Colombia: Eastern ties to further energy growth
A memorandum of understanding, signed on the sidelines of a summit meeting in September between Colombian President Juan Manuel Santos and South Korean President Lee Myung-bak, confirms Colombia’s growing importance to the energy-hungry economies of the East, and exemplifies the Andean nation’s goal to expand its petroleum sector both abroad and at home.
The agreement, signed in Seoul on September 15, lays the framework for a joint project that engages public and private partners in South Korea and Colombia to develop new oil fields in the eastern region of Colombia. The project also aims to build a pipeline to carry crude to Colombia’s western coast, as well as new shipping centres for Asian markets. The deal, which is estimated to be worth $10bn, comes on the back of a free-trade agreement signed between the two countries in June that is expected to be approved by end-2012.
Colombia’s role in the global petroleum sector is rapidly expanding, thanks to a series of oil discoveries that have revived the once-stagnating domestic industry. A range of regulatory reforms begun in 2002 have helped revive the industry and made Colombia an attractive destination for foreign direct investment (FDI). Between 2003 and 2010, nearly 250m ha were explored for new reserves, and discoveries climbed from 12 in 2006 to 35 in 2010.
According to the Central Bank of Colombia, total FDI reached $2.86bn in 2010 and had more than tripled by mid-2012, reaching $9.3bn, of which 82% went to the mining and energy sector. By mid-2011, investments in the oil sector accounted for 28% of GDP – higher than both neighbouring Brazil and Chile, which have strong and expanding petroleum industries of their own.
Major capital increases have helped to significantly boost production levels. Oil production in Colombia climbed from 595,000 barrels per day (bpd) in 2008 to 923,000 bpd in 2011. According to the Ministry of Mines and Energy, in September 2012 production levels stood at 956,000 bpd, and are expected to reach 1m bpd by the end of the year and 1.5m bpd by the end of the decade. By contrast, in 1999 Colombia’s production levels peaked at 830,000 bpd and were on a steady decline thereafter, hitting 531,000 bpd in 2007.
However, hitting future production targets requires that Colombia significantly expand its proven reserves base, which stands at 2.2bn barrels, up from 1.9bn barrels in 2011. This expansion is a primary government objective for the sector and is crucial for sustaining the industry. Current projections expect reserves to climb to anywhere between 7.7bn and 41bn barrels – a 20-fold increase – by 2030.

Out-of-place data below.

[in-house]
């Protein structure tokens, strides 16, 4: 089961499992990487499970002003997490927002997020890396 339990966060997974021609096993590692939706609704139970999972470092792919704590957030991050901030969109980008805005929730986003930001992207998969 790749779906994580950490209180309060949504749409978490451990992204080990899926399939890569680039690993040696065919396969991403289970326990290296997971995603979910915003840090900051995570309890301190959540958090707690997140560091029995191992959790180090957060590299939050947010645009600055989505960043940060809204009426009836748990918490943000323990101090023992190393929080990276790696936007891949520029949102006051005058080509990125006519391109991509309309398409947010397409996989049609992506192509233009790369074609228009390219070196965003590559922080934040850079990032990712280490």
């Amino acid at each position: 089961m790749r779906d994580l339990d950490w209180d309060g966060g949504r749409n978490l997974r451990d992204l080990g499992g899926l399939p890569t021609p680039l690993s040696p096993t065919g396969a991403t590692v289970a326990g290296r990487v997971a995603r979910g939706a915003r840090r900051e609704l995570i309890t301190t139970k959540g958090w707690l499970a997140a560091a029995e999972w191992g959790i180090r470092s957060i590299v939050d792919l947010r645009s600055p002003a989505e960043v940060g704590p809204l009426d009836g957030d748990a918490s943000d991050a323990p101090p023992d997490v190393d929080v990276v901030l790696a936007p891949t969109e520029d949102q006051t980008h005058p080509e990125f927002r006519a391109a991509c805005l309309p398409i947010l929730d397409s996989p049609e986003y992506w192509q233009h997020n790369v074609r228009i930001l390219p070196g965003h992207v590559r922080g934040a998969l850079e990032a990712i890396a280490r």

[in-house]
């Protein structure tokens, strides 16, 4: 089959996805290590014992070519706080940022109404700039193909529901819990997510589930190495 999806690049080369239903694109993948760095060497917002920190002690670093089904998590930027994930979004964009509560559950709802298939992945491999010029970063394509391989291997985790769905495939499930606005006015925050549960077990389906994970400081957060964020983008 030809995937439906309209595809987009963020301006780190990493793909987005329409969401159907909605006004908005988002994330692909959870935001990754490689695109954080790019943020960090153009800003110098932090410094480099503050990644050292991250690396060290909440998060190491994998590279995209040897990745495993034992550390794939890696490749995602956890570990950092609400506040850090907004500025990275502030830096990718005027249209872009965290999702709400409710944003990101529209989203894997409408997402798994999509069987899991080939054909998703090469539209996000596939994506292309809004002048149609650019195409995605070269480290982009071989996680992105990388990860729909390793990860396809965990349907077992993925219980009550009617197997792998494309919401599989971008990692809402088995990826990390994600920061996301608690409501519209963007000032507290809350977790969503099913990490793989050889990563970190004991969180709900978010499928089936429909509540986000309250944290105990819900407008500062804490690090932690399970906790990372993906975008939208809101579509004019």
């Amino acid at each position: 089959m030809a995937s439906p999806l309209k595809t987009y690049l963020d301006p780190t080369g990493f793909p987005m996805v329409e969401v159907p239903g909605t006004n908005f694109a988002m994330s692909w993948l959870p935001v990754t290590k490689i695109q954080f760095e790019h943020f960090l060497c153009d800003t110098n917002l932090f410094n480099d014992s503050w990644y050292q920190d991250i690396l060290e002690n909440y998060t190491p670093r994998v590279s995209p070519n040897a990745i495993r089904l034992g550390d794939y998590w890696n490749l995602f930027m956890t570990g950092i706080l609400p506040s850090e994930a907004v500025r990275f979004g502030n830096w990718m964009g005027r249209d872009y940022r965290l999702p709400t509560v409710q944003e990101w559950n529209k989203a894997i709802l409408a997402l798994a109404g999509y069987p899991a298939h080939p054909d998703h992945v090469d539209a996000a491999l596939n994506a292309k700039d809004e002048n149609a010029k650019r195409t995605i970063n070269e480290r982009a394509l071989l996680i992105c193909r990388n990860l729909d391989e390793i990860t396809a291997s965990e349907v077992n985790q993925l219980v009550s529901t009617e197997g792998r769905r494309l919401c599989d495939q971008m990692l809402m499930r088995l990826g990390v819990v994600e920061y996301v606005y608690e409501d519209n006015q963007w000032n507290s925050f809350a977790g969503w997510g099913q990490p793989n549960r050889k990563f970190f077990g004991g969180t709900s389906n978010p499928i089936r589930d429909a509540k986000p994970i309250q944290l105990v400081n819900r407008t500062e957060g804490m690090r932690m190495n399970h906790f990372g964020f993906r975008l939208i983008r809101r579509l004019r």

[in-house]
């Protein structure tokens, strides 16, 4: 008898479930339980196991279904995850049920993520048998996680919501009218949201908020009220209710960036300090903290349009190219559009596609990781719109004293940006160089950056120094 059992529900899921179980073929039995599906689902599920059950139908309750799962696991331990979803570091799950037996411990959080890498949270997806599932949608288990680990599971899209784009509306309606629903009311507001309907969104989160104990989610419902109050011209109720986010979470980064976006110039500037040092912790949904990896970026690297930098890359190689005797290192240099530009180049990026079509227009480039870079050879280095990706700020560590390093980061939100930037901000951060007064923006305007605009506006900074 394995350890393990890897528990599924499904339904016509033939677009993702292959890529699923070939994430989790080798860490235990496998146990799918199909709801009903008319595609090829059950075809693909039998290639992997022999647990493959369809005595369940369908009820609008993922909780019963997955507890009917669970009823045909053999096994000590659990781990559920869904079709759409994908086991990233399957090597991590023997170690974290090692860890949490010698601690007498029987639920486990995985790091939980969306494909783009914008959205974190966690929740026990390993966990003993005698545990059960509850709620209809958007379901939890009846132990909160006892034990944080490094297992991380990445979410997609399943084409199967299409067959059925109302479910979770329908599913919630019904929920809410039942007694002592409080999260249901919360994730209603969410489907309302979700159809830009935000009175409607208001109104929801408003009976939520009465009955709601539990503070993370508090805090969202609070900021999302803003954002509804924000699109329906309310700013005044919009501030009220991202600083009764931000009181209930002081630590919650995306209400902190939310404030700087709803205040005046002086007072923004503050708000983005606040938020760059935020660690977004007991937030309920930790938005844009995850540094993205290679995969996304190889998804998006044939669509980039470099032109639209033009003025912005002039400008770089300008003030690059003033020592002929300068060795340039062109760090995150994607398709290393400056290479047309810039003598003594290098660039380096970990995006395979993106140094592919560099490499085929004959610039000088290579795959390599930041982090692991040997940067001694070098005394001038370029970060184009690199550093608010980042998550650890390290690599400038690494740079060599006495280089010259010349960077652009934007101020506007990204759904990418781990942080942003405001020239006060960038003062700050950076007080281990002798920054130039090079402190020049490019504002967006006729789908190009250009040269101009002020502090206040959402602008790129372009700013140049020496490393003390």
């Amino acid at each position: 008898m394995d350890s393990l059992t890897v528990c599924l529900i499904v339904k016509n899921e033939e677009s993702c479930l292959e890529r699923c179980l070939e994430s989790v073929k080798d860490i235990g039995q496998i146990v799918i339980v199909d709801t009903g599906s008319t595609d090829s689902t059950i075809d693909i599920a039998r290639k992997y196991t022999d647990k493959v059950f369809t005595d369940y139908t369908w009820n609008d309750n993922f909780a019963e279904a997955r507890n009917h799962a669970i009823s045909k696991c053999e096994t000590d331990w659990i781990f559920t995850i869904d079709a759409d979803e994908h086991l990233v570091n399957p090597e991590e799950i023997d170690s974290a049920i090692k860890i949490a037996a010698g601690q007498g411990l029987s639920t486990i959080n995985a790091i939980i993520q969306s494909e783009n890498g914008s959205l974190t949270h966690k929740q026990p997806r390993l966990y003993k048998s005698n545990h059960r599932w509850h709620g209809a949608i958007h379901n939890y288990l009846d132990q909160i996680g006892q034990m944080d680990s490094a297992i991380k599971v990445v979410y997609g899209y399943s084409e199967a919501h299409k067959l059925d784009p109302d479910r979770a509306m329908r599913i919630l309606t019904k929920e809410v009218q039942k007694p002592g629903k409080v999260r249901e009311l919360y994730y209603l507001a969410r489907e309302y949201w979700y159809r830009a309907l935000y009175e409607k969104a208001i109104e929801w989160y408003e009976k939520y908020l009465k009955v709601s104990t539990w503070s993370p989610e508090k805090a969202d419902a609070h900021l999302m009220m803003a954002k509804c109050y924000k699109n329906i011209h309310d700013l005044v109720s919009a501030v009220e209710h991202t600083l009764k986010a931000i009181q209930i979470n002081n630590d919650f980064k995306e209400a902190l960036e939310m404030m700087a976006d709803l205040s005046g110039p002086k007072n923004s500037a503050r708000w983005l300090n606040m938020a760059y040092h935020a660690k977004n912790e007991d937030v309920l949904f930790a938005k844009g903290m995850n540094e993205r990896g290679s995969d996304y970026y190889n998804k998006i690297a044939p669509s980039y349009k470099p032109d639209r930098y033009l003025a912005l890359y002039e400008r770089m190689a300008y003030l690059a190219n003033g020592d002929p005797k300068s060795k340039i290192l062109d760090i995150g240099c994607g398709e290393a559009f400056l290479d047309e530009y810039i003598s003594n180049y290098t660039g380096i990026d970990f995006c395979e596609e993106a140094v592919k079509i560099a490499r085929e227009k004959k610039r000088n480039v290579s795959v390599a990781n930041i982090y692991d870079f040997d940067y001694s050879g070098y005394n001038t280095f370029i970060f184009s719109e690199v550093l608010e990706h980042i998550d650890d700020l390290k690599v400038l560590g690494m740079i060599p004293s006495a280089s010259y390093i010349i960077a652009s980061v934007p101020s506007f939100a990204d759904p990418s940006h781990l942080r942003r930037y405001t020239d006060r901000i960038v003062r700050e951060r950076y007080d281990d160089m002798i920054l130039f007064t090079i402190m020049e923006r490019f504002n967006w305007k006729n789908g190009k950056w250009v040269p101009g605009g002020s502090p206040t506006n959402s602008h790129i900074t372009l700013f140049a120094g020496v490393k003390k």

To this end, between November and December 2012, the Colombian National Hydrocarbons Agency (Agencia Nacional de Hidrocarburos, ANH) will be announcing the bid winners of Open Round Colombia 2012, which allocates new exploration contracts for 102 onshore and 11 offshore blocks, covering a total of 156,469 sq km.
Colombia has efficiently managed the resurgence of its petroleum sector, in line with the trajectory of the global industry. Its emphasis on growing Asian energy markets, as well as its ability to channel their demand into investment, growth and development of its own local industry, highlight the strategic vision of the government and industry leaders. Commenting on evolving conditions in the global market, Mauricio Cárdenas, the then-minister of mines and energy, said in a recent interview with the Wall Street Journal that his country had “to start shifting [its] markets to Asia”.
The oil sector has become a prime target for countries such as South Korea, China and India, which are increasingly energy-hungry and looking to secure future resources. The higher liquidity of Asian investors means that they have greater capacity to invest than Western counterparts, which have traditionally been sources of capital for the Colombian economy. Furthermore, new trends in the US energy sector – particularly the rise of the shale gas segment – may be a sign that Colombia could soon lose ground in its biggest petroleum export market. In 2011 the US imported 422,000 bpd of Colombian crude oil and refined products, nearly half of Colombia’s daily production.
Alongside the agreement with South Korea, recent Asian inroads in Colombia include a deal in May 2012 with the state-owned China Development Bank to finance a 600,000-bpd pipeline to transport Colombian and Venezuelan crude from oil fields in the east to western seaports. This is only the latest in a string of Chinese investments in the energy sector, including similar infrastructure development projects and numerous asset acquisitions by China-based Sinopec, a state-controlled petroleum firm, and China’s largest petrochemicals trading company, Sinochem.
In August, part state-owned Colombian petroleum company Ecopetrol signed a $1.2bn deal with India-based refinery Essar to supply 12m barrels of crude oil over a 12-month period. Javier Gutiérrez, the president and CEO of Ecopetrol, told OBG that the agreement reflects the growing preference of Ecopetrol and many Colombian petroleum firms to export heavy crude to major oil refining countries, such as India and China.
Such agreements have clear benefits for both the supplier and buyers. As Colombia regains the ground it lost during years of decline, it has managed to restructure both the sector and investment climate to attract FDI that has served to increase its share of the global market and expand the local sector’s capacity.